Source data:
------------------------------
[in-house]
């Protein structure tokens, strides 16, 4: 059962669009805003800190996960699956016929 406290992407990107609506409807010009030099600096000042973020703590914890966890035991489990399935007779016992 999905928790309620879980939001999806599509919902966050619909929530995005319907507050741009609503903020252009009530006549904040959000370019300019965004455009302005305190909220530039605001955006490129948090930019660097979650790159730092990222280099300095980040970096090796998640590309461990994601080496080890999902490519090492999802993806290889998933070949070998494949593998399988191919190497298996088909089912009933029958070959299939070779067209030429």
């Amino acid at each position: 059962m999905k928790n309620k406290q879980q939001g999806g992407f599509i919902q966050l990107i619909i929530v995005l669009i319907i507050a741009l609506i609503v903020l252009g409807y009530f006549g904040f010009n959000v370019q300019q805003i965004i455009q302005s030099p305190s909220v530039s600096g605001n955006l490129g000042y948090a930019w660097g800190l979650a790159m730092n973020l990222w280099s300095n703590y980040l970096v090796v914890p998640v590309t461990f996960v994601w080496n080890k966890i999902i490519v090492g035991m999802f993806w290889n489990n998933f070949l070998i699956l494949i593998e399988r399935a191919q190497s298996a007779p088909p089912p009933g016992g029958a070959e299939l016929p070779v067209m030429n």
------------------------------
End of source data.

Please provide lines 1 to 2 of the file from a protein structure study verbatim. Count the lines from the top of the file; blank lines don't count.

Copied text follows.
[in-house]
């Protein structure tokens, strides 16, 4: 059962669009805003800190996960699956016929 406290992407990107609506409807010009030099600096000042973020703590914890966890035991489990399935007779016992 999905928790309620879980939001999806599509919902966050619909929530995005319907507050741009609503903020252009009530006549904040959000370019300019965004455009302005305190909220530039605001955006490129948090930019660097979650790159730092990222280099300095980040970096090796998640590309461990994601080496080890999902490519090492999802993806290889998933070949070998494949593998399988191919190497298996088909089912009933029958070959299939070779067209030429």